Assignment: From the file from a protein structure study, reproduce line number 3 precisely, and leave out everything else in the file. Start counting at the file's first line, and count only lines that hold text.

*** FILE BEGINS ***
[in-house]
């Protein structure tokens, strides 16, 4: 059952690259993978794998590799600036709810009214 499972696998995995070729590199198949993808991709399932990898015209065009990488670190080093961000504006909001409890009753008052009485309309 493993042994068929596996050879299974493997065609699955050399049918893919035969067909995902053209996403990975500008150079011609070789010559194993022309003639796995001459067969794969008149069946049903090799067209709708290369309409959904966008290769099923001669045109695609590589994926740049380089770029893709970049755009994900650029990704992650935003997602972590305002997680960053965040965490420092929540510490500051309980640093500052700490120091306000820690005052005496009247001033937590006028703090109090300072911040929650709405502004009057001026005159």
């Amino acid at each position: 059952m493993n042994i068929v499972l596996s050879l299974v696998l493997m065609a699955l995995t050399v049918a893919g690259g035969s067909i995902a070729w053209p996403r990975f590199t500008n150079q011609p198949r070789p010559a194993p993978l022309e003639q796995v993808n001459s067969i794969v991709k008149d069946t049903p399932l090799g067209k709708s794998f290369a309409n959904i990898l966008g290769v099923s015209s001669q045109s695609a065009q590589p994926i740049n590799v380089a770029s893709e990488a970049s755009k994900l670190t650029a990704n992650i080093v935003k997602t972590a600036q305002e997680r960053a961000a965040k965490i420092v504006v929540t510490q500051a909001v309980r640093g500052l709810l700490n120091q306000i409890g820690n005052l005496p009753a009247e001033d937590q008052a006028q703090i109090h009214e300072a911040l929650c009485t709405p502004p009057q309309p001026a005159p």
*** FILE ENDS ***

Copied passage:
């Amino acid at each position: 059952m493993n042994i068929v499972l596996s050879l299974v696998l493997m065609a699955l995995t050399v049918a893919g690259g035969s067909i995902a070729w053209p996403r990975f590199t500008n150079q011609p198949r070789p010559a194993p993978l022309e003639q796995v993808n001459s067969i794969v991709k008149d069946t049903p399932l090799g067209k709708s794998f290369a309409n959904i990898l966008g290769v099923s015209s001669q045109s695609a065009q590589p994926i740049n590799v380089a770029s893709e990488a970049s755009k994900l670190t650029a990704n992650i080093v935003k997602t972590a600036q305002e997680r960053a961000a965040k965490i420092v504006v929540t510490q500051a909001v309980r640093g500052l709810l700490n120091q306000i409890g820690n005052l005496p009753a009247e001033d937590q008052a006028q703090i109090h009214e300072a911040l929650c009485t709405p502004p009057q309309p001026a005159p």